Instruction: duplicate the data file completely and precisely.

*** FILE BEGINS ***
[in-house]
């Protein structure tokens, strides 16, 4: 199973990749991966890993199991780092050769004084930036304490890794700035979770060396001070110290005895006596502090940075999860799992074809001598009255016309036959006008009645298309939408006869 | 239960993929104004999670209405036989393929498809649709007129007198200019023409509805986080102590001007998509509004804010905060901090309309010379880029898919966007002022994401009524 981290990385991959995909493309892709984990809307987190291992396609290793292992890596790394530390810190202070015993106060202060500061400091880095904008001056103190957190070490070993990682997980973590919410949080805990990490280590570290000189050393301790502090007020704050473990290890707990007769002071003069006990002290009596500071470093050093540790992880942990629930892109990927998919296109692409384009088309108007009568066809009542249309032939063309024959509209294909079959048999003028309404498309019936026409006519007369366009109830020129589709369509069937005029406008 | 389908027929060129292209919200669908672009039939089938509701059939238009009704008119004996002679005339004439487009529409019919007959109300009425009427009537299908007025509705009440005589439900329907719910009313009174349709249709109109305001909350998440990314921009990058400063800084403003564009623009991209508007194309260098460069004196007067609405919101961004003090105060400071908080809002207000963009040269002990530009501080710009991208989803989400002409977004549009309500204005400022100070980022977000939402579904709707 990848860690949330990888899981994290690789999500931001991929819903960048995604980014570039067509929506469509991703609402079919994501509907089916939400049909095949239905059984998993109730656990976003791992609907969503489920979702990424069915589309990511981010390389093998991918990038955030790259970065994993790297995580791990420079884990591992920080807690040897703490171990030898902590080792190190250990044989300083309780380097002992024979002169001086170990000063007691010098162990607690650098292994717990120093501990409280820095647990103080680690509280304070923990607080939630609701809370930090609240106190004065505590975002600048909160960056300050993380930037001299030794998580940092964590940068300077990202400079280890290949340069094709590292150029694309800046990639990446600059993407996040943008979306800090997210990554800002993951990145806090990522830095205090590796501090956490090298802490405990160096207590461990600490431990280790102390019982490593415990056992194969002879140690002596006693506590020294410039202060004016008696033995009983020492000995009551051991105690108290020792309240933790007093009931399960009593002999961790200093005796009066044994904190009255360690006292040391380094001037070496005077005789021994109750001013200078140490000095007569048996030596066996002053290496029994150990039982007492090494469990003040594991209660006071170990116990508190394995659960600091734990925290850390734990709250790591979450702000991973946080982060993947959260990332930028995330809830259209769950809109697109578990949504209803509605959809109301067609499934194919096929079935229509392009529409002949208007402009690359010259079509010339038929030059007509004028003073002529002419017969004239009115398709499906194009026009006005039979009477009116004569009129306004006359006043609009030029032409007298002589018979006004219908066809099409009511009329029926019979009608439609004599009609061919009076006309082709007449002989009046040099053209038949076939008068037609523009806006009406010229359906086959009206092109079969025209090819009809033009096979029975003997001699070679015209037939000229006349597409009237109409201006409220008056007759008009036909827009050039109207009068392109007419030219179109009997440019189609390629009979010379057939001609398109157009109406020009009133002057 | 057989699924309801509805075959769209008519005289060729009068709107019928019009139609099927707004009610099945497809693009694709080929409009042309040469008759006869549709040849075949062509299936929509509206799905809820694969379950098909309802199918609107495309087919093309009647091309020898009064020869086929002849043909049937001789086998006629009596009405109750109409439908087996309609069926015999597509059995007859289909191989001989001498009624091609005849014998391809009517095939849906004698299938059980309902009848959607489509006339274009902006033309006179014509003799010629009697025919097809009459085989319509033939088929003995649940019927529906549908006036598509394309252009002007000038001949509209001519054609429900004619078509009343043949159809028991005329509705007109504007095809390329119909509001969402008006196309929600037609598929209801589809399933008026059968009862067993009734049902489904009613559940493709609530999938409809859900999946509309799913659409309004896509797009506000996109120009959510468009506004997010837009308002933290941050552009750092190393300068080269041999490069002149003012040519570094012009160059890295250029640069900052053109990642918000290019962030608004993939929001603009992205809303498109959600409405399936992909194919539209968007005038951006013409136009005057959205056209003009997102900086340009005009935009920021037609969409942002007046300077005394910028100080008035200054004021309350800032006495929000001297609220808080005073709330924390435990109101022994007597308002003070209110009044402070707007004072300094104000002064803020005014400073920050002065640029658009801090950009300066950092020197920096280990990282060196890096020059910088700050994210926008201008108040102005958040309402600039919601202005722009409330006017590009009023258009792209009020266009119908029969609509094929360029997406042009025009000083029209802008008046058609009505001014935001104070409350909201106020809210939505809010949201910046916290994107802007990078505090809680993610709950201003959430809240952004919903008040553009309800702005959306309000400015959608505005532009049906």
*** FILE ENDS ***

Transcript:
[in-house]
């Protein structure tokens, strides 16, 4: 199973990749991966890993199991780092050769004084930036304490890794700035979770060396001070110290005895006596502090940075999860799992074809001598009255016309036959006008009645298309939408006869 | 239960993929104004999670209405036989393929498809649709007129007198200019023409509805986080102590001007998509509004804010905060901090309309010379880029898919966007002022994401009524 981290990385991959995909493309892709984990809307987190291992396609290793292992890596790394530390810190202070015993106060202060500061400091880095904008001056103190957190070490070993990682997980973590919410949080805990990490280590570290000189050393301790502090007020704050473990290890707990007769002071003069006990002290009596500071470093050093540790992880942990629930892109990927998919296109692409384009088309108007009568066809009542249309032939063309024959509209294909079959048999003028309404498309019936026409006519007369366009109830020129589709369509069937005029406008 | 389908027929060129292209919200669908672009039939089938509701059939238009009704008119004996002679005339004439487009529409019919007959109300009425009427009537299908007025509705009440005589439900329907719910009313009174349709249709109109305001909350998440990314921009990058400063800084403003564009623009991209508007194309260098460069004196007067609405919101961004003090105060400071908080809002207000963009040269002990530009501080710009991208989803989400002409977004549009309500204005400022100070980022977000939402579904709707 990848860690949330990888899981994290690789999500931001991929819903960048995604980014570039067509929506469509991703609402079919994501509907089916939400049909095949239905059984998993109730656990976003791992609907969503489920979702990424069915589309990511981010390389093998991918990038955030790259970065994993790297995580791990420079884990591992920080807690040897703490171990030898902590080792190190250990044989300083309780380097002992024979002169001086170990000063007691010098162990607690650098292994717990120093501990409280820095647990103080680690509280304070923990607080939630609701809370930090609240106190004065505590975002600048909160960056300050993380930037001299030794998580940092964590940068300077990202400079280890290949340069094709590292150029694309800046990639990446600059993407996040943008979306800090997210990554800002993951990145806090990522830095205090590796501090956490090298802490405990160096207590461990600490431990280790102390019982490593415990056992194969002879140690002596006693506590020294410039202060004016008696033995009983020492000995009551051991105690108290020792309240933790007093009931399960009593002999961790200093005796009066044994904190009255360690006292040391380094001037070496005077005789021994109750001013200078140490000095007569048996030596066996002053290496029994150990039982007492090494469990003040594991209660006071170990116990508190394995659960600091734990925290850390734990709250790591979450702000991973946080982060993947959260990332930028995330809830259209769950809109697109578990949504209803509605959809109301067609499934194919096929079935229509392009529409002949208007402009690359010259079509010339038929030059007509004028003073002529002419017969004239009115398709499906194009026009006005039979009477009116004569009129306004006359006043609009030029032409007298002589018979006004219908066809099409009511009329029926019979009608439609004599009609061919009076006309082709007449002989009046040099053209038949076939008068037609523009806006009406010229359906086959009206092109079969025209090819009809033009096979029975003997001699070679015209037939000229006349597409009237109409201006409220008056007759008009036909827009050039109207009068392109007419030219179109009997440019189609390629009979010379057939001609398109157009109406020009009133002057 | 057989699924309801509805075959769209008519005289060729009068709107019928019009139609099927707004009610099945497809693009694709080929409009042309040469008759006869549709040849075949062509299936929509509206799905809820694969379950098909309802199918609107495309087919093309009647091309020898009064020869086929002849043909049937001789086998006629009596009405109750109409439908087996309609069926015999597509059995007859289909191989001989001498009624091609005849014998391809009517095939849906004698299938059980309902009848959607489509006339274009902006033309006179014509003799010629009697025919097809009459085989319509033939088929003995649940019927529906549908006036598509394309252009002007000038001949509209001519054609429900004619078509009343043949159809028991005329509705007109504007095809390329119909509001969402008006196309929600037609598929209801589809399933008026059968009862067993009734049902489904009613559940493709609530999938409809859900999946509309799913659409309004896509797009506000996109120009959510468009506004997010837009308002933290941050552009750092190393300068080269041999490069002149003012040519570094012009160059890295250029640069900052053109990642918000290019962030608004993939929001603009992205809303498109959600409405399936992909194919539209968007005038951006013409136009005057959205056209003009997102900086340009005009935009920021037609969409942002007046300077005394910028100080008035200054004021309350800032006495929000001297609220808080005073709330924390435990109101022994007597308002003070209110009044402070707007004072300094104000002064803020005014400073920050002065640029658009801090950009300066950092020197920096280990990282060196890096020059910088700050994210926008201008108040102005958040309402600039919601202005722009409330006017590009009023258009792209009020266009119908029969609509094929360029997406042009025009000083029209802008008046058609009505001014935001104070409350909201106020809210939505809010949201910046916290994107802007990078505090809680993610709950201003959430809240952004919903008040553009309800702005959306309000400015959608505005532009049906």